Timeline: Charting the history of wearables in insurance

Wearables like smart watches and fitness devices are changing the way insurers and insureds interact with data, but where has this revolution come from?

With the advent of smartwatches and fitness trackers, insurance providers now have novel ways of incentivising positive health behaviours among their customers. It's been a rapid ascent for a technology that has only really been available to consumers for less than a decade.

Here we take a look at the timeline of wearables in insurance and how body-worn gadgets have achieved mainstream adoption.

1990s – the dawn

The foundation for the dawn of wearables is set by a team at MIT, led by Rosalind Picard, which develops a range of ‘smart clothing’. The various garments prototyped – including jewellery and underpants – are capable of continuously monitoring data from the wearer.

2009 – the prototype

Sony Ericsson partners with the London College of Fashion on a competition to design an item of digital clothing. The winner, designed by student Georgie Davies, is a bluetooth cocktail dress that lights up when it receives an incoming phone call.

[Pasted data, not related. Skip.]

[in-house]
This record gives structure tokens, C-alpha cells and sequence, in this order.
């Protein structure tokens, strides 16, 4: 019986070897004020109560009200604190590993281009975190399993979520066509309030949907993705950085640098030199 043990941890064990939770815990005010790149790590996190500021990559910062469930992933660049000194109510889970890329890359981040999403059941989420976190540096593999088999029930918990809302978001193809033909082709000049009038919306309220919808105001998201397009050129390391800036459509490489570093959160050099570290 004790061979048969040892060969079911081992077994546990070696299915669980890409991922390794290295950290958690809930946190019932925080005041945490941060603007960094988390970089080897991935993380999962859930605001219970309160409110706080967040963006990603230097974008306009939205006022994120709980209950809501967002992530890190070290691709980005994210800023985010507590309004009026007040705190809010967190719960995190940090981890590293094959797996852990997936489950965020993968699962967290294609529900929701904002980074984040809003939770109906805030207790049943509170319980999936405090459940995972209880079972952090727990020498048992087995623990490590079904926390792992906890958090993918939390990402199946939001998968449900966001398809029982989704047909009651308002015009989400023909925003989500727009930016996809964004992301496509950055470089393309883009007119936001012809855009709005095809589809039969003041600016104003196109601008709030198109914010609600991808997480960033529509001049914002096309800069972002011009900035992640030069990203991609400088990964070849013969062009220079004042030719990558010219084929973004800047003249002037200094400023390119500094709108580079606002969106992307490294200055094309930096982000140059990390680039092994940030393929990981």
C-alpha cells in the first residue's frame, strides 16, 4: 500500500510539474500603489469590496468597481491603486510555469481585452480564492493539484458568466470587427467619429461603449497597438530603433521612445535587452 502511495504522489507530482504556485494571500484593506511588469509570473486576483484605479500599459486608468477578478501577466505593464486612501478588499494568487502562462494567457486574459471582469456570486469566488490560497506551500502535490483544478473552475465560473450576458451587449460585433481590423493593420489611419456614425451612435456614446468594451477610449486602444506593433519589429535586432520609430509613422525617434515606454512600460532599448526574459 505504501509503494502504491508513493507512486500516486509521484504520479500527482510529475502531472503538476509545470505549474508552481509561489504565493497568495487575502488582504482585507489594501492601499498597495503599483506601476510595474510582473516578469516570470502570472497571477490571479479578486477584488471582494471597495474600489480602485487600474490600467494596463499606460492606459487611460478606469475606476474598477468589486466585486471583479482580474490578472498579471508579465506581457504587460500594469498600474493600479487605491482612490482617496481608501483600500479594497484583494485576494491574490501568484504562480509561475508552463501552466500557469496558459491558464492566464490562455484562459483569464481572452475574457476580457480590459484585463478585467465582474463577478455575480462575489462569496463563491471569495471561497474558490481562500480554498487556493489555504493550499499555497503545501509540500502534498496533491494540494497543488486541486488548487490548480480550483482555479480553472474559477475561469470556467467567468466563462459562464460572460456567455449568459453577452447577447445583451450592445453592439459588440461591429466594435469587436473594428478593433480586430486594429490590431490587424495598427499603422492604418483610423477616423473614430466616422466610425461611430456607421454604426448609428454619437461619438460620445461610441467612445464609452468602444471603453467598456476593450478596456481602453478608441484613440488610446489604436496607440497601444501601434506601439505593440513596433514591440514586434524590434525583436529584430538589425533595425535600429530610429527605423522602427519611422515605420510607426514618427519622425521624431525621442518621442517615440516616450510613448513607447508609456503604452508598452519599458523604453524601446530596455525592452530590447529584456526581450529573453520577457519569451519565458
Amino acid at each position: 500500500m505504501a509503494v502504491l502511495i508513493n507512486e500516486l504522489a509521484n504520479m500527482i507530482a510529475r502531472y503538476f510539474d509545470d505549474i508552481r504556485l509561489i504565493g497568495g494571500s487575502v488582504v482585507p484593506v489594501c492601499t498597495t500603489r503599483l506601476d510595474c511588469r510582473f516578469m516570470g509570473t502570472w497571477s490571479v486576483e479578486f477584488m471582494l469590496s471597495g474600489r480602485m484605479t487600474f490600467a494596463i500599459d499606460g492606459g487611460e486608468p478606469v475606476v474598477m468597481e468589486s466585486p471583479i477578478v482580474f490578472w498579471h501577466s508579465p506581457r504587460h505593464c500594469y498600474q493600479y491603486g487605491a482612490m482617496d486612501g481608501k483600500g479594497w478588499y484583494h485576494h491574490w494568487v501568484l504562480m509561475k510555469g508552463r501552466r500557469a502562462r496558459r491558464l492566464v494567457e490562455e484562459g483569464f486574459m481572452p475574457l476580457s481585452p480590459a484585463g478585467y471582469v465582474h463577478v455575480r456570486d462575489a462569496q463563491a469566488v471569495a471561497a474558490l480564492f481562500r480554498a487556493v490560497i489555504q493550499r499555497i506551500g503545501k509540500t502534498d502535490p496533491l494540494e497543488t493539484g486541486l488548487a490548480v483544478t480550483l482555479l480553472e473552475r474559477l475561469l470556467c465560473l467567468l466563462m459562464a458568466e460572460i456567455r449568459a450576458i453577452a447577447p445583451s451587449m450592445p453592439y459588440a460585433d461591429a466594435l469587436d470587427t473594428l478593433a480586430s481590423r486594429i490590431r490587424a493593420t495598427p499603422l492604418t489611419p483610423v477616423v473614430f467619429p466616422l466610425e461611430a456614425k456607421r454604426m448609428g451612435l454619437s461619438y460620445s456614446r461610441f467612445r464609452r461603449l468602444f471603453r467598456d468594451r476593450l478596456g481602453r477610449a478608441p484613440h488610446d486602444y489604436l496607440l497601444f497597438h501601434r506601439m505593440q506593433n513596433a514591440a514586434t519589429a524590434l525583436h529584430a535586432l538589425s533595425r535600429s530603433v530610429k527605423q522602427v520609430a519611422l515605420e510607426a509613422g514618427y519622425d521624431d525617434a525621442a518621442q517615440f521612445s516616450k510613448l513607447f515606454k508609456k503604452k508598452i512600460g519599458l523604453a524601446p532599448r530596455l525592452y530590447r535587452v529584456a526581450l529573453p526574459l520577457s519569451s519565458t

2015 – the pioneer

South African insurance company Discovery, widely seen as a wearables pioneer, starts offering customers the newly-released Apple Watch for free – if they meet targeted health goals. They will have to pay for the device over a fixed period if they fail to keep active.

2017 – the early mover

UnitedHealthcare, the largest healthcare insurer in the US, teams up with Fitbit to launch a customised device that customers can wear and earn back credits against the cost of their plan – an early example of an insurer factoring wearables directly into the cost of a plan.

2021 – the hangover

Research from Deloitte finds that nearly 40% of US consumers own a smartwatch or fitness tracker; over 25% of those subscribe to a service offering personalised health feedback; and 60% of people who subscribe to such a service are concerned about the privacy of their data.

20?? – the future

As wearables become more popular, they can be applied to areas of insurance where they have never been used before – like life insurance. Can life insurers take historic data from applicants who already use wearables and provide a tailored life insurance quote, all without adding to anxiety around use of data? Time will tell…


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